Poetry / Hussain Ahmed

:: Reincarnation ::

the jinn that sits in my mother’s body is of a distant time zone.
she made tea in the night for all her unseen guests.

her tongue was a deserted ranch where nothing edible could grow,
she said the sky would swallow us all if she doesn’t keep guard. 

all our shadows could grow as tall as ten feet, but no one waters it.
mama’s shadow stops growing because she stops sleeping at night.

we sought refuge in the barracks anytime she sets our house on fire
or when the new angel in town was lynched to death. we panicked and left the house

all our windows opened, our sign of allegiance to the governance of the land
beyond the sky. I asked mama what would happen to the ghosts of all our dead

if they come home and find only the ruins of all that should remind them that we say dua’a 
in their names. She said let the curfew end, we will find a way to build back our walls.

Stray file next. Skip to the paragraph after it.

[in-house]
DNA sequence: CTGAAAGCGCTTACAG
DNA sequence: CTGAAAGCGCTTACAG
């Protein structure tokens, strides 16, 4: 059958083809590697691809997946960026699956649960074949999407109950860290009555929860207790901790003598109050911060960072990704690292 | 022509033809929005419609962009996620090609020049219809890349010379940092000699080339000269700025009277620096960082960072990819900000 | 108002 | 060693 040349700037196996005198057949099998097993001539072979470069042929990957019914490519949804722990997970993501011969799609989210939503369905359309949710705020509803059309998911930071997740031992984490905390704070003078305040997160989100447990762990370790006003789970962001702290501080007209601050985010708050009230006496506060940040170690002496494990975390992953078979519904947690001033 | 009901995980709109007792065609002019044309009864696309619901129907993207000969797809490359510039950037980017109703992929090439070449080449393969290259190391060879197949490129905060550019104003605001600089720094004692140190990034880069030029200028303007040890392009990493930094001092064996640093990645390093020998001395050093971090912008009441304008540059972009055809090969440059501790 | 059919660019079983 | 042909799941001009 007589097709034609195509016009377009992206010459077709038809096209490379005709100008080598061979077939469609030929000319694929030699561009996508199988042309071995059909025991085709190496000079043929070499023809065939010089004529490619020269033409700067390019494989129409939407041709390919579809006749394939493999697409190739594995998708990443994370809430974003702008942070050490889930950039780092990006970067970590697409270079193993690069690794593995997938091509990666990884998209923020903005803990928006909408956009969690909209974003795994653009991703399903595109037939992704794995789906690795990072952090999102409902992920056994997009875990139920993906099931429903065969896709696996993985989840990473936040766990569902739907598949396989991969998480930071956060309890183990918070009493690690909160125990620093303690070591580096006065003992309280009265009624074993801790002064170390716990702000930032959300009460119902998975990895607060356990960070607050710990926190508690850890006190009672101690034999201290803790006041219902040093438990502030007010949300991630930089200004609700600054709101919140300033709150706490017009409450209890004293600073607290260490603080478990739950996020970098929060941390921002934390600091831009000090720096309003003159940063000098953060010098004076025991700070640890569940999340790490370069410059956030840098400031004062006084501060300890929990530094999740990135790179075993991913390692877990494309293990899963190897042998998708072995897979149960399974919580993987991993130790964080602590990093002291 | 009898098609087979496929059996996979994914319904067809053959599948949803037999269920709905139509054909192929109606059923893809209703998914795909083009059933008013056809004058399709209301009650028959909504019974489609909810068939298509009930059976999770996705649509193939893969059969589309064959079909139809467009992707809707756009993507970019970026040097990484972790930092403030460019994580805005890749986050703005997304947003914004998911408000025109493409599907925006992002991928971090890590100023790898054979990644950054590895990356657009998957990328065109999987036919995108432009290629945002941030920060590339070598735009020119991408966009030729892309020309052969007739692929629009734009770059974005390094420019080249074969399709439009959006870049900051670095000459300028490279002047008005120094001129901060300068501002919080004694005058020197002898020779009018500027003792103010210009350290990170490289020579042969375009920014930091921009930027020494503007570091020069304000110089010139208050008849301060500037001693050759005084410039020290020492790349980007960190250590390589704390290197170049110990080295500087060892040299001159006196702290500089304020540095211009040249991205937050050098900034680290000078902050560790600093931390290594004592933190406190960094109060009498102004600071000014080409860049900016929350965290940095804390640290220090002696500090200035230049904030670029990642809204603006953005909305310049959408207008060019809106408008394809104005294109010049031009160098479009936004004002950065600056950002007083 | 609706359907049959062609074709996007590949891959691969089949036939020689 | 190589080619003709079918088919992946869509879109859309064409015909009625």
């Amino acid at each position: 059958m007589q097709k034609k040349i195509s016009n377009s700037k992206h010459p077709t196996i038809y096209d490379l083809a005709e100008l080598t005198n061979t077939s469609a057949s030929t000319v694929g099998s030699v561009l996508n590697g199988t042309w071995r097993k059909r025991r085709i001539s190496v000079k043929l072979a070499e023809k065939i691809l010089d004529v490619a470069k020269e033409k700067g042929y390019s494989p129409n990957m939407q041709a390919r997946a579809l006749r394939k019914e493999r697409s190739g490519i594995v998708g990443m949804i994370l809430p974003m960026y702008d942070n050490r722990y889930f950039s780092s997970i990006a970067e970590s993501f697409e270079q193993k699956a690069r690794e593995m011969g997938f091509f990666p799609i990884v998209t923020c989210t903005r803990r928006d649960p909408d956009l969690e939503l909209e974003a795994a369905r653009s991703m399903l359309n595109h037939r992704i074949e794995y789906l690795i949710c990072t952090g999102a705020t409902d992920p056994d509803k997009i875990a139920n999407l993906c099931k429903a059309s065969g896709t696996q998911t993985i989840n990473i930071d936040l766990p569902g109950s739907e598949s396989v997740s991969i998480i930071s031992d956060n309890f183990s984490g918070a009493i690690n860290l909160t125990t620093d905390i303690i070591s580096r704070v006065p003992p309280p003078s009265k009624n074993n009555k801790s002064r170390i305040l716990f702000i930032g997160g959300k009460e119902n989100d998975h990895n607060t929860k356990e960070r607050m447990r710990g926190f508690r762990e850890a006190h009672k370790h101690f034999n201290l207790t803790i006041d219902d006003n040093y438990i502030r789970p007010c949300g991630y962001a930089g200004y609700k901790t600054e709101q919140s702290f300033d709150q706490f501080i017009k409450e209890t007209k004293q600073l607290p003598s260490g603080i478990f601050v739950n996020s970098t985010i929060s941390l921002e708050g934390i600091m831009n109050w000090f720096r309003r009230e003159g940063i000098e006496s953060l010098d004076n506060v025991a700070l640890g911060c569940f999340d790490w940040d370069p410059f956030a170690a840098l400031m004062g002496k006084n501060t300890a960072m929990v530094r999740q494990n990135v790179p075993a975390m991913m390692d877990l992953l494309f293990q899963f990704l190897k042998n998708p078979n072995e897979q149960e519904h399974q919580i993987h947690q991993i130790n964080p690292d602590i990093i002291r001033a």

curfew is our way of mourning all what could not be buried, because they turn ashes 
in the fire. the debris suggests where the fire started and it’s not the kitchen. 

I scribbled the names of all my dead aunties on the wall, I listed their favorite fruits
beside their names, with the thought that nothing has changed about them.


From the writer

:: Account ::

The poem “Rein­car­na­tion” was inspired by my mother’s sto­ries of how every Thurs­day night all our dead return back to life to come check on their liv­ing fam­i­lies. The sto­ries were to encour­age us say prayers for all our dead before we slept, and they end­ed up scar­ing us. I grew up argu­ing with my sib­lings about how loud dog bark­ing in the night were a sign that val­i­dat­ed our moth­er’s sto­ries of rein­car­na­tion. How­ev­er, I used to believe that our dead have signs that help them track our hous­es with­out los­ing their ways. I wrote the poem about the thought I once had about whether we lose any of the ghosts of our dead if the house gets burnt dur­ing a cri­sis and if they ever stop com­ing because we became scared to hear about them.


Hus­sain Ahmed is a Niger­ian writer and envi­ron­men­tal­ist. His poems are fea­tured or forth­com­ing in Prairie Schooner, Cincin­nati Review, The Jour­nal, Mag­ma, Bay­ou Mag­a­zine, and else­where. His chap­book was short­list­ed for the Hon­ey­suck­le Press, Black Riv­er con­test, and elsewhere.